1. Chronic Pain: Poor posture can lead to chronic pain in areas such as the neck, shoulders, and back as muscles, joints, and ligaments strain to compensate for misalignment.

2. Joint Dysfunction: Altered joint mechanics resulting from faulty posture can put undue stress on the joints, potentially leading to conditions like osteoarthritis, facet joint irritation, or ligament instability.

3. Reduced Mobility: Inadequate posture can contribute to muscle imbalances, stiffness, or limited flexibility, ultimately affecting your overall range of motion and the ability to engage in daily activities.

4. Increased Risk of Injury: Poor posture can leave you more susceptible to injuries, such as muscle strains, ligament sprains, or joint dislocations, due to compromised body mechanics.

Conclusion

The importance of maintaining healthy posture in promoting orthopedic wellness cannot be overstated. By incorporating practical postural habits into your daily routine and addressing underlying causes of poor posture, you can safeguard your long-term orthopedic health and enhance your overall quality of life. Don’t let poor posture compromise your orthopedic health.


New Mexico Orthopaedics is a multi-disciplinary orthopedic clinic located in Albuquerque New Mexico. We have multiple physical therapy clinics located throughout the Albuquerque metro area.

New Mexico Orthopaedics offers a full spectrum of services related to orthopedic care and our expertise ranges from acute conditions such as sports injuries and fractures to prolonged, chronic care diagnoses, including total joint replacement and spinal disorders.

Because our team of highly-trained physicians specialize in various aspects of the musculoskeletal system, our practice has the capacity to treat any orthopedic condition, and offer related support services, such as physical therapy, WorkLink and much more.

If you need orthopedic care in Albuquerque New Mexico contact New Mexico Orthopaedics at 505-724-4300.

Is It Possible to Prevent Arthritis?

Article featured on Harvard Health Publishing

Q. So many of my relatives and friends have arthritis. I have been fortunate so far. Is there any proven way to prevent it?

A. You may be able to lower your risk for three of the most common types of arthritis: osteoarthritis, rheumatoid arthritis, and gout. Here’s a brief description of each and how to possibly prevent them.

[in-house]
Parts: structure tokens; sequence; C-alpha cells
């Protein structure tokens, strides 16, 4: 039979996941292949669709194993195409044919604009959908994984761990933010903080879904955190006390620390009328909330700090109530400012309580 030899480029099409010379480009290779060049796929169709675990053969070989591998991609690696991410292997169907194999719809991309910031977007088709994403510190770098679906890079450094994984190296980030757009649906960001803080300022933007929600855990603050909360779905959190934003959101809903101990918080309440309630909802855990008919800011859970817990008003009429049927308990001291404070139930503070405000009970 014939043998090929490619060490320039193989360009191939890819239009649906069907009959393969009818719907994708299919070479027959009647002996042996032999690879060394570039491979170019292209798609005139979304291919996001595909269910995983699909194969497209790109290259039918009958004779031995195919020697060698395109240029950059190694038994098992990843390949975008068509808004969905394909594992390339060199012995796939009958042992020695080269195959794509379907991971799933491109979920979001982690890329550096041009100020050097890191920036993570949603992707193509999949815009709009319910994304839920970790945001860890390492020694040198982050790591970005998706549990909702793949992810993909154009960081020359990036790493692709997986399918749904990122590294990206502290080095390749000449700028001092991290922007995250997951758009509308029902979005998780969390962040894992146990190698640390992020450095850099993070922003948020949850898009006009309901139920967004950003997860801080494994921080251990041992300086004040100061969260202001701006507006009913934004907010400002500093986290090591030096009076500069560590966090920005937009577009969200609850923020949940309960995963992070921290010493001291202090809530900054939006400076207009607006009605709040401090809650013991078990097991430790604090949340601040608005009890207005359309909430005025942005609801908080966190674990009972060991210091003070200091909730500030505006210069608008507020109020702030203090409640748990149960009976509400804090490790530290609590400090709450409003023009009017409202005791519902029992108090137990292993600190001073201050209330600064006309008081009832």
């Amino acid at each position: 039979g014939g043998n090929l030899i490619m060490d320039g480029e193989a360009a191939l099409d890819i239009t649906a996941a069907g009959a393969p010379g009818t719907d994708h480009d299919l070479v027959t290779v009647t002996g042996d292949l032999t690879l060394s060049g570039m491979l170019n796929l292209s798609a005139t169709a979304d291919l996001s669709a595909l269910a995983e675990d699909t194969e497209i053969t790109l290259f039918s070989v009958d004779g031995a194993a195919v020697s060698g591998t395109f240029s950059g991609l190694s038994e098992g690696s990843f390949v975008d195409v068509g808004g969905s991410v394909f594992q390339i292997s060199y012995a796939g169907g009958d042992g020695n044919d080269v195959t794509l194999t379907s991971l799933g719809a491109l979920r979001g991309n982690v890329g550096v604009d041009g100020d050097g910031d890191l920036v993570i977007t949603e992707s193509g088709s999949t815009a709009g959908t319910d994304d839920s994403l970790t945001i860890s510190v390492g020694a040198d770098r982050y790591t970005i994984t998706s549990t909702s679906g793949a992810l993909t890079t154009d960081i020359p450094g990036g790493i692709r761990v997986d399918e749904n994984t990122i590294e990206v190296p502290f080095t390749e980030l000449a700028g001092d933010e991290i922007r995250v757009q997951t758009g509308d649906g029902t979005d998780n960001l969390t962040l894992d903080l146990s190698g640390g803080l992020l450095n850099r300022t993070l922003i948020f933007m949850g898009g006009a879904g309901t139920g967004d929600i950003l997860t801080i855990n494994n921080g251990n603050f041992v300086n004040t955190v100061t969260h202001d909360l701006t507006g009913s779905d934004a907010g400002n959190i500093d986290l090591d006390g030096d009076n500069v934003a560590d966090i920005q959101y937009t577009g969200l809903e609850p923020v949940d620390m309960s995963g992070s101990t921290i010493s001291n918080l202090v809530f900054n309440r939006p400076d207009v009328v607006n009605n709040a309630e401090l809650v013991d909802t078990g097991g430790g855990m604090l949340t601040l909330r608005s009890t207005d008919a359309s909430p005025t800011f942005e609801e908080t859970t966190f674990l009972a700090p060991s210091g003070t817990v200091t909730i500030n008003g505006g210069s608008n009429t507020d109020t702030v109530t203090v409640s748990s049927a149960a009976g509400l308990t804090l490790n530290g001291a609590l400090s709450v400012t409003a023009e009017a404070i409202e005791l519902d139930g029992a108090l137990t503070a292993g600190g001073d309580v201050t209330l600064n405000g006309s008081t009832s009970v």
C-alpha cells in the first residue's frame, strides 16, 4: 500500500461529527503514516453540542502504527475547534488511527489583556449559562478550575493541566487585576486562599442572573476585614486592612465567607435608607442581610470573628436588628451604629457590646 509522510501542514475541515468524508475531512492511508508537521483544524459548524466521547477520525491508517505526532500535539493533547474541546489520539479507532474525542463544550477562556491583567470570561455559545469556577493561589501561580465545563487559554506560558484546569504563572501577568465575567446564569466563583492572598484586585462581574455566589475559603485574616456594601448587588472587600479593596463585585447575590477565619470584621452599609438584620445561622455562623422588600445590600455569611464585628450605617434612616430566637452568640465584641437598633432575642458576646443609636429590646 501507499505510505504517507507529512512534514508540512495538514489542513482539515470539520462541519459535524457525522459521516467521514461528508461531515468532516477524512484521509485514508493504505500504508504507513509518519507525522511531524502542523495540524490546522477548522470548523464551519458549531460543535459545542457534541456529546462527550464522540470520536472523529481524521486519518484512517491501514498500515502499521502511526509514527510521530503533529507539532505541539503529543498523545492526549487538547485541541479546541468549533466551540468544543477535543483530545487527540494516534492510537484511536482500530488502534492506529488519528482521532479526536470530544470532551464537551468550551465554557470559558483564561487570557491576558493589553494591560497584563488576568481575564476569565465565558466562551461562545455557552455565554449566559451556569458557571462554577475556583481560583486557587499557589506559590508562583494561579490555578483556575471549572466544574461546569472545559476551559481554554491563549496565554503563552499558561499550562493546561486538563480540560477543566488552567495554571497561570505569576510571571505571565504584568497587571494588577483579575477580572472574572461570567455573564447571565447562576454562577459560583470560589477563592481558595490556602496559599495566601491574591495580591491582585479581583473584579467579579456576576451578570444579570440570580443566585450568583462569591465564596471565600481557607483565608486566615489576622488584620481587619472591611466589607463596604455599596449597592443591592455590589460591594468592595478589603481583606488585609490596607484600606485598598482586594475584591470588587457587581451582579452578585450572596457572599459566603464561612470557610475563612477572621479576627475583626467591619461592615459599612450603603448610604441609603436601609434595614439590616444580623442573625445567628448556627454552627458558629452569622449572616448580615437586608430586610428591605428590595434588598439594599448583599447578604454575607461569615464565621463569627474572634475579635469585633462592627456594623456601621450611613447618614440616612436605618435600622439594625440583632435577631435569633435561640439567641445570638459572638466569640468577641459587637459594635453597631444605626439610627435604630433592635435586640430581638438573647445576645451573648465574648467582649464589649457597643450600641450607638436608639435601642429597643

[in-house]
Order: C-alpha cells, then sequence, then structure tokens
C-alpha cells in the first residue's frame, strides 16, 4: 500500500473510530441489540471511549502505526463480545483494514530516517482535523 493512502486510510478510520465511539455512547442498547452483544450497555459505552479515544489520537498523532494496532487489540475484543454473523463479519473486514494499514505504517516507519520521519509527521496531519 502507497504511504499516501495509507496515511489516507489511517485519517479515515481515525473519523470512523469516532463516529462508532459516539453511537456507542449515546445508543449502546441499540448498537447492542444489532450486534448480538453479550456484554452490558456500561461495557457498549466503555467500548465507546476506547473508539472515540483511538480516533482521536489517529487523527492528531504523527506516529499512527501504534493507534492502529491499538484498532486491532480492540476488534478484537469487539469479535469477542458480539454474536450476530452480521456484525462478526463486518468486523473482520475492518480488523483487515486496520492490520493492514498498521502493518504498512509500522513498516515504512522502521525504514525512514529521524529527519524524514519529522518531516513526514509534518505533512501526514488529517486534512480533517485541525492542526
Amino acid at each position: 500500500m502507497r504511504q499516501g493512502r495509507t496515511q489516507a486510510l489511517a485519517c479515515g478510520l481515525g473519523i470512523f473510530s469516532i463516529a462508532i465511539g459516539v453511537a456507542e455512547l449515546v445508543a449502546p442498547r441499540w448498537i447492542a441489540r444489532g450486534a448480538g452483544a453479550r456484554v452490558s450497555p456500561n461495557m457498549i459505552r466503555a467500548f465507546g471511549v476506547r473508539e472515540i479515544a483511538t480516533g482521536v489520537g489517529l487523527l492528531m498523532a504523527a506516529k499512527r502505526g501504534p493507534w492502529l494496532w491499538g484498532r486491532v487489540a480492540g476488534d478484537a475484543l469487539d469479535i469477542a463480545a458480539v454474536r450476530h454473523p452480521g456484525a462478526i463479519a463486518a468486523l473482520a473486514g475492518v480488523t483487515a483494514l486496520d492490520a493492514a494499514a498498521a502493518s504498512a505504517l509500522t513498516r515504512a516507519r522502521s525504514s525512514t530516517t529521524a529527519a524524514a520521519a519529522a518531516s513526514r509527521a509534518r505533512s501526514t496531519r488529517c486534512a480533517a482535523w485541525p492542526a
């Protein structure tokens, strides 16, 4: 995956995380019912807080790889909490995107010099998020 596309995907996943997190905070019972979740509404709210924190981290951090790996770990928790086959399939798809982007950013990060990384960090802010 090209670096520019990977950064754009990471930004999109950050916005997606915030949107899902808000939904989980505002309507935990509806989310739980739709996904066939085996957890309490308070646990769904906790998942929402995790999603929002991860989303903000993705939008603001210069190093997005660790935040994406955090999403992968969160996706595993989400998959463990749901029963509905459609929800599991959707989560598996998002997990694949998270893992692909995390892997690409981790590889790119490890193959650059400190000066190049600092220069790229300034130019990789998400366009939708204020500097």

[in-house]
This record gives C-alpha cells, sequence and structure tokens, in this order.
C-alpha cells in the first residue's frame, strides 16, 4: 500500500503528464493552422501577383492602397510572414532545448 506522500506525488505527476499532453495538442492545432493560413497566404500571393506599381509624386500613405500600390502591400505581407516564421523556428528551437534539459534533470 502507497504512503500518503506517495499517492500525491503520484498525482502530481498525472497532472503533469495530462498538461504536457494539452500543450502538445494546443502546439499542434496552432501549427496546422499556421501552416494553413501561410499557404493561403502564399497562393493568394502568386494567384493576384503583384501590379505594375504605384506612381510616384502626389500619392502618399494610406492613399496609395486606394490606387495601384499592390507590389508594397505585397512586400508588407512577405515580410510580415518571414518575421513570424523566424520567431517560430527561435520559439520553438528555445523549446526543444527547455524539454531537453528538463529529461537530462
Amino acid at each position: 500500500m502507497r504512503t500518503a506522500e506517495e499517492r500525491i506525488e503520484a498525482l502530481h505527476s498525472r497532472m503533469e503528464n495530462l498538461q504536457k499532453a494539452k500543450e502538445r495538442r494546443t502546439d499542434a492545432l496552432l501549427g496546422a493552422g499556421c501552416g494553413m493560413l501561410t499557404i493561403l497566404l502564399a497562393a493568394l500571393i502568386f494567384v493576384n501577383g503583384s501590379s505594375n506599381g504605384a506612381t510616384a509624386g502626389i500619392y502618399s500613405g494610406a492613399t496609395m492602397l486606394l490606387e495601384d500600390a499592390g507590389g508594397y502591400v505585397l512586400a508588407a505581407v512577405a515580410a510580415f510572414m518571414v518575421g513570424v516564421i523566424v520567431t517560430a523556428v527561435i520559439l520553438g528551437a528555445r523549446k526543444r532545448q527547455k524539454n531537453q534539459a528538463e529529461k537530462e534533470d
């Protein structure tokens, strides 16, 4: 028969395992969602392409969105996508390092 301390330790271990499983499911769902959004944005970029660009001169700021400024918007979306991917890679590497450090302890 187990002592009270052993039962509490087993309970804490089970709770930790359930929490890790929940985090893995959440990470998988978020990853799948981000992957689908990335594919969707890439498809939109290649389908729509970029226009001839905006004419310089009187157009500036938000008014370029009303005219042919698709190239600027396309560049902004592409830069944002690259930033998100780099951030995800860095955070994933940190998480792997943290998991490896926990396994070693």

Osteoarthritis, the most common type, occurs when the cartilage of a joint erodes (breaks down). Bones begin to rub against each other, causing pain and difficulty moving the joint. It’s also the most common reason for knee and hip replacements. Take these steps to lower your risk:

  • Maintain a healthy weight. Osteoarthritis becomes more common with age and tends to run in families. But millions of cases might be prevented by avoiding excessive weight gain.
  • Avoid trauma. Injury also increases the risk of osteoarthritis. Some ways to avoid injury include exercising regularly, doing resistance training, and not taking unnecessary risks at work or at play.
  • Prevent and treat conditions that might contribute to joint damage like gout (see below) or an infection.

Rheumatoid arthritis is a chronic inflammatory disease that causes pain, stiffness, warmth, redness, and swelling in joints. Over time, the affected joints may become misshapen, misaligned, and damaged. Rheumatoid arthritis usually occurs in a symmetrical pattern, meaning that if one knee or hand has it, the other usually does, too. Ways to reduce your risk of rheumatoid arthritis include avoiding tobacco and improving your oral health. Gum inflammation (gingivitis) caused by certain bacteria has been linked to many health conditions, including rheumatoid arthritis. Good oral hygiene and regular dental care may lower the risk.

Gout occurs when crystals of uric acid get deposited in one or more joints and trigger inflammation that causes pain, swelling, and redness. You can reduce your risk by doing the following:

  • Eat a healthy diet. Avoid any foods that seem to trigger gout attacks, such as liver and sweetbreads. A heart-healthy diet such as the Mediterranean diet may reduce the risk of gout in some people.
  • Limit alcohol. Stick to no more than one drink per day, and avoid binge drinking.
  • Stay well hydrated.
  • Lose weight if you are overweight or obese.
  • Avoid diuretics (water pills) if possible (but discuss all medication changes with your doctor).

If you notice joint pain, joint swelling, or difficulty doing activities, see your doctor. Early diagnosis and treatment can make a big difference in your future joint health.